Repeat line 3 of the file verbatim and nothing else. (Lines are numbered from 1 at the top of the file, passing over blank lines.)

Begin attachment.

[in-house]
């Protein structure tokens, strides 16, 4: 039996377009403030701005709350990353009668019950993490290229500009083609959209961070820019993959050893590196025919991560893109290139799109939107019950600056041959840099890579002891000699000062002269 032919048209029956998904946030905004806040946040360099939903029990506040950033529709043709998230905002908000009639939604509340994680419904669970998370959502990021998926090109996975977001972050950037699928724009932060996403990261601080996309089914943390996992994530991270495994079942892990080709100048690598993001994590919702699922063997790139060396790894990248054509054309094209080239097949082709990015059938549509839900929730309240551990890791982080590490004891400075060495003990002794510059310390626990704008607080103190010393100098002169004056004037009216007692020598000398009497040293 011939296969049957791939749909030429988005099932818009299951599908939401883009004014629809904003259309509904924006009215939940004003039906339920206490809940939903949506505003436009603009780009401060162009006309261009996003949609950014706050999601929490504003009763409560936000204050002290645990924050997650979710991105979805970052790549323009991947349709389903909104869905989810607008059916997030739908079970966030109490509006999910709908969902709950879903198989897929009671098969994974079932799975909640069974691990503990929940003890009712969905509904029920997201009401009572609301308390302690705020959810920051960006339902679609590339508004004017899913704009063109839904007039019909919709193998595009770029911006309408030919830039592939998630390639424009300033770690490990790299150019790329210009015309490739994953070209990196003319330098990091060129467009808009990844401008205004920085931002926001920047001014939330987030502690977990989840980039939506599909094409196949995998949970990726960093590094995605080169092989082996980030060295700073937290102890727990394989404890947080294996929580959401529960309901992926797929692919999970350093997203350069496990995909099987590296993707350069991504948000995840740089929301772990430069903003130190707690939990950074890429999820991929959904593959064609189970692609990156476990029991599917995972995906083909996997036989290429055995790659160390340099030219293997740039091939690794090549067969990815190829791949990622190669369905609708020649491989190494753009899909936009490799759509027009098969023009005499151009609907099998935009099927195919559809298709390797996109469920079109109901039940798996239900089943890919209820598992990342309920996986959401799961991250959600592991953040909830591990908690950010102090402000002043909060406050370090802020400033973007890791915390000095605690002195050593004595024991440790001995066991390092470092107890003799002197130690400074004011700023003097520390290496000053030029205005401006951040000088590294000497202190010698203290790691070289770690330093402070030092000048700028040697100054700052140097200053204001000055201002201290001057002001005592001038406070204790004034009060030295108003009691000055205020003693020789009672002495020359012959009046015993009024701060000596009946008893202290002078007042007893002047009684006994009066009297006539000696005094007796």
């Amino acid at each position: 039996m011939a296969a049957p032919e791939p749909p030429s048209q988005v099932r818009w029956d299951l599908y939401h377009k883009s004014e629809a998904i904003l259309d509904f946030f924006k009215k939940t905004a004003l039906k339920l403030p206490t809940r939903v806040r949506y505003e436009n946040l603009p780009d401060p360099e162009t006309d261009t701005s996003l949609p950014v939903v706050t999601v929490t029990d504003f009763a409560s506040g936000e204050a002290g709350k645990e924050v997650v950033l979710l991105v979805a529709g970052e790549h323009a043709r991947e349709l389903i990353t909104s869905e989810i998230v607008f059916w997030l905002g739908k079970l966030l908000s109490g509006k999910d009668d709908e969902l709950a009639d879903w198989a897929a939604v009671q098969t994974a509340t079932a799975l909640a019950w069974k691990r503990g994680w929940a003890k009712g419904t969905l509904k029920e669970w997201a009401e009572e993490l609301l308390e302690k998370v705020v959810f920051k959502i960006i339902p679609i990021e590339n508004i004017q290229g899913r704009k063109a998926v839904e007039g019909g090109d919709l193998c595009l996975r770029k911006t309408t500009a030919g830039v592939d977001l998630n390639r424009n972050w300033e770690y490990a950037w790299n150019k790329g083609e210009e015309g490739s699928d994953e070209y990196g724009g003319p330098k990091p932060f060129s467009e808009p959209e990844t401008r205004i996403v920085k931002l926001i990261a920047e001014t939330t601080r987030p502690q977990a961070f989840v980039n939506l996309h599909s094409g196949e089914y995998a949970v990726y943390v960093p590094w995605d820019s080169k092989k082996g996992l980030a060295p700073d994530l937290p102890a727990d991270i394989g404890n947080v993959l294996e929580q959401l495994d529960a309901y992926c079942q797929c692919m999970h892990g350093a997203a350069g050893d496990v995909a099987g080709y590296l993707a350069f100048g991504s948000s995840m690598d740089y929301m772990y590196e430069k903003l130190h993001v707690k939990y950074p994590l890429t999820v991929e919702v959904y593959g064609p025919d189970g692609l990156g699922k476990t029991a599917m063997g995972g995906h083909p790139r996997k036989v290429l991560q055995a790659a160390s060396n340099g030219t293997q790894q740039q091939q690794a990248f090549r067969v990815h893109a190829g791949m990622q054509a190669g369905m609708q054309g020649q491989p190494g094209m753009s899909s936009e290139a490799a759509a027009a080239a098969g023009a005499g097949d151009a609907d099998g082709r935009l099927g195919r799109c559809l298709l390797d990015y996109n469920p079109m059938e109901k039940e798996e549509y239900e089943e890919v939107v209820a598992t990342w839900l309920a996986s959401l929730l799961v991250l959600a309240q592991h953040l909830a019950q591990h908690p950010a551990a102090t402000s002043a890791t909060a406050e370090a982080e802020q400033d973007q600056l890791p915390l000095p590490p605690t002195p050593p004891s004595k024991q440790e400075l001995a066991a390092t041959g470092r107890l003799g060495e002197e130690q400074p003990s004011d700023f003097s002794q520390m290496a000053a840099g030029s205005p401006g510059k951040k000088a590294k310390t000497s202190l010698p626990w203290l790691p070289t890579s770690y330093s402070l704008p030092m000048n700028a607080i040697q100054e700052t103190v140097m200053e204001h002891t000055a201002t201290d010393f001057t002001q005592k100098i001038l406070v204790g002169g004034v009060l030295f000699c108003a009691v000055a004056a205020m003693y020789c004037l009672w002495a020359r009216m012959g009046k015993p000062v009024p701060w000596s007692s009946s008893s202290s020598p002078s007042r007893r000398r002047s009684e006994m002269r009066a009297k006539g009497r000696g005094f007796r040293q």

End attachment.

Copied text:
């Amino acid at each position: 039996m011939a296969a049957p032919e791939p749909p030429s048209q988005v099932r818009w029956d299951l599908y939401h377009k883009s004014e629809a998904i904003l259309d509904f946030f924006k009215k939940t905004a004003l039906k339920l403030p206490t809940r939903v806040r949506y505003e436009n946040l603009p780009d401060p360099e162009t006309d261009t701005s996003l949609p950014v939903v706050t999601v929490t029990d504003f009763a409560s506040g936000e204050a002290g709350k645990e924050v997650v950033l979710l991105v979805a529709g970052e790549h323009a043709r991947e349709l389903i990353t909104s869905e989810i998230v607008f059916w997030l905002g739908k079970l966030l908000s109490g509006k999910d009668d709908e969902l709950a009639d879903w198989a897929a939604v009671q098969t994974a509340t079932a799975l909640a019950w069974k691990r503990g994680w929940a003890k009712g419904t969905l509904k029920e669970w997201a009401e009572e993490l609301l308390e302690k998370v705020v959810f920051k959502i960006i339902p679609i990021e590339n508004i004017q290229g899913r704009k063109a998926v839904e007039g019909g090109d919709l193998c595009l996975r770029k911006t309408t500009a030919g830039v592939d977001l998630n390639r424009n972050w300033e770690y490990a950037w790299n150019k790329g083609e210009e015309g490739s699928d994953e070209y990196g724009g003319p330098k990091p932060f060129s467009e808009p959209e990844t401008r205004i996403v920085k931002l926001i990261a920047e001014t939330t601080r987030p502690q977990a961070f989840v980039n939506l996309h599909s094409g196949e089914y995998a949970v990726y943390v960093p590094w995605d820019s080169k092989k082996g996992l980030a060295p700073d994530l937290p102890a727990d991270i394989g404890n947080v993959l294996e929580q959401l495994d529960a309901y992926c079942q797929c692919m999970h892990g350093a997203a350069g050893d496990v995909a099987g080709y590296l993707a350069f100048g991504s948000s995840m690598d740089y929301m772990y590196e430069k903003l130190h993001v707690k939990y950074p994590l890429t999820v991929e919702v959904y593959g064609p025919d189970g692609l990156g699922k476990t029991a599917m063997g995972g995906h083909p790139r996997k036989v290429l991560q055995a790659a160390s060396n340099g030219t293997q790894q740039q091939q690794a990248f090549r067969v990815h893109a190829g791949m990622q054509a190669g369905m609708q054309g020649q491989p190494g094209m753009s899909s936009e290139a490799a759509a027009a080239a098969g023009a005499g097949d151009a609907d099998g082709r935009l099927g195919r799109c559809l298709l390797d990015y996109n469920p079109m059938e109901k039940e798996e549509y239900e089943e890919v939107v209820a598992t990342w839900l309920a996986s959401l929730l799961v991250l959600a309240q592991h953040l909830a019950q591990h908690p950010a551990a102090t402000s002043a890791t909060a406050e370090a982080e802020q400033d973007q600056l890791p915390l000095p590490p605690t002195p050593p004891s004595k024991q440790e400075l001995a066991a390092t041959g470092r107890l003799g060495e002197e130690q400074p003990s004011d700023f003097s002794q520390m290496a000053a840099g030029s205005p401006g510059k951040k000088a590294k310390t000497s202190l010698p626990w203290l790691p070289t890579s770690y330093s402070l704008p030092m000048n700028a607080i040697q100054e700052t103190v140097m200053e204001h002891t000055a201002t201290d010393f001057t002001q005592k100098i001038l406070v204790g002169g004034v009060l030295f000699c108003a009691v000055a004056a205020m003693y020789c004037l009672w002495a020359r009216m012959g009046k015993p000062v009024p701060w000596s007692s009946s008893s202290s020598p002078s007042r007893r000398r002047s009684e006994m002269r009066a009297k006539g009497r000696g005094f007796r040293q």